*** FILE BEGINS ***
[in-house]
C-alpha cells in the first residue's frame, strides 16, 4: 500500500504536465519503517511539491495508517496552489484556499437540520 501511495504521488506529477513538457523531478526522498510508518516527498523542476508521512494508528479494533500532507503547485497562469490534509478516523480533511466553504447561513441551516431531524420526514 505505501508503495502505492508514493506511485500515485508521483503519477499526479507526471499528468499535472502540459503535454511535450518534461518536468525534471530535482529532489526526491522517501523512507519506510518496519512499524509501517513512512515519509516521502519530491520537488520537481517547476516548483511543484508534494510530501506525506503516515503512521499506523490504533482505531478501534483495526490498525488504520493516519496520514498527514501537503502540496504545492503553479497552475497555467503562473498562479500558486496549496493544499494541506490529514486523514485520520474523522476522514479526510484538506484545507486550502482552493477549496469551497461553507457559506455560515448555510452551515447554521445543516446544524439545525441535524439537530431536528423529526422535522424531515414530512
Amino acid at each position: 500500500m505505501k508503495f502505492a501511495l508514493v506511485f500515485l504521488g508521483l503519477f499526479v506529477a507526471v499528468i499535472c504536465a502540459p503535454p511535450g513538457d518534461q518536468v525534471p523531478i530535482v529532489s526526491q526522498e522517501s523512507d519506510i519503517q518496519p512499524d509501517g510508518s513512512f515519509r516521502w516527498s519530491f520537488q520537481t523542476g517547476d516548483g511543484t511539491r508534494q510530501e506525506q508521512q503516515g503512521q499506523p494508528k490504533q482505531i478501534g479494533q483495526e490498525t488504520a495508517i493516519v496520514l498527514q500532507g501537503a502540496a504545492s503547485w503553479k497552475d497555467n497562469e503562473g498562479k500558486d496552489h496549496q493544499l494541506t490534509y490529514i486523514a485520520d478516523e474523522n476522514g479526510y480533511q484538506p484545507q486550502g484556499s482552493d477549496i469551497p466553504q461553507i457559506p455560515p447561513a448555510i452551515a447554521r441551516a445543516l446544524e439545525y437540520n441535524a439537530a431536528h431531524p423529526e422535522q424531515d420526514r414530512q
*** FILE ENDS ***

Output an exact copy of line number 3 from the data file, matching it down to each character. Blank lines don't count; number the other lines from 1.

Amino acid at each position: 500500500m505505501k508503495f502505492a501511495l508514493v506511485f500515485l504521488g508521483l503519477f499526479v506529477a507526471v499528468i499535472c504536465a502540459p503535454p511535450g513538457d518534461q518536468v525534471p523531478i530535482v529532489s526526491q526522498e522517501s523512507d519506510i519503517q518496519p512499524d509501517g510508518s513512512f515519509r516521502w516527498s519530491f520537488q520537481t523542476g517547476d516548483g511543484t511539491r508534494q510530501e506525506q508521512q503516515g503512521q499506523p494508528k490504533q482505531i478501534g479494533q483495526e490498525t488504520a495508517i493516519v496520514l498527514q500532507g501537503a502540496a504545492s503547485w503553479k497552475d497555467n497562469e503562473g498562479k500558486d496552489h496549496q493544499l494541506t490534509y490529514i486523514a485520520d478516523e474523522n476522514g479526510y480533511q484538506p484545507q486550502g484556499s482552493d477549496i469551497p466553504q461553507i457559506p455560515p447561513a448555510i452551515a447554521r441551516a445543516l446544524e439545525y437540520n441535524a439537530a431536528h431531524p423529526e422535522q424531515d420526514r414530512q